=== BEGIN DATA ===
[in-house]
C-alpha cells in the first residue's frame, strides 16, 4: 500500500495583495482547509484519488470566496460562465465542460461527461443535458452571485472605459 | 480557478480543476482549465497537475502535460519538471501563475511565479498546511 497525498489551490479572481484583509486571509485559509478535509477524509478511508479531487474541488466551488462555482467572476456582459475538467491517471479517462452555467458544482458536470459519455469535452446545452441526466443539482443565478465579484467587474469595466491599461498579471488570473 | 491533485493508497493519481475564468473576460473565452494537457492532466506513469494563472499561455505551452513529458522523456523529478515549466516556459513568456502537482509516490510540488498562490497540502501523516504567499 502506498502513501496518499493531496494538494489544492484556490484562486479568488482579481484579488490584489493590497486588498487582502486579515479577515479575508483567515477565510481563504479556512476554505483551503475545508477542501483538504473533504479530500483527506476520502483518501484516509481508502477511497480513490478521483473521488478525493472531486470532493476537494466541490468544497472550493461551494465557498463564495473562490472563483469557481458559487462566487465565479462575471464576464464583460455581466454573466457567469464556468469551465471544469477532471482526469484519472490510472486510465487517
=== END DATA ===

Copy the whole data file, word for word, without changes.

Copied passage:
[in-house]
C-alpha cells in the first residue's frame, strides 16, 4: 500500500495583495482547509484519488470566496460562465465542460461527461443535458452571485472605459 | 480557478480543476482549465497537475502535460519538471501563475511565479498546511 497525498489551490479572481484583509486571509485559509478535509477524509478511508479531487474541488466551488462555482467572476456582459475538467491517471479517462452555467458544482458536470459519455469535452446545452441526466443539482443565478465579484467587474469595466491599461498579471488570473 | 491533485493508497493519481475564468473576460473565452494537457492532466506513469494563472499561455505551452513529458522523456523529478515549466516556459513568456502537482509516490510540488498562490497540502501523516504567499 502506498502513501496518499493531496494538494489544492484556490484562486479568488482579481484579488490584489493590497486588498487582502486579515479577515479575508483567515477565510481563504479556512476554505483551503475545508477542501483538504473533504479530500483527506476520502483518501484516509481508502477511497480513490478521483473521488478525493472531486470532493476537494466541490468544497472550493461551494465557498463564495473562490472563483469557481458559487462566487465565479462575471464576464464583460455581466454573466457567469464556468469551465471544469477532471482526469484519472490510472486510465487517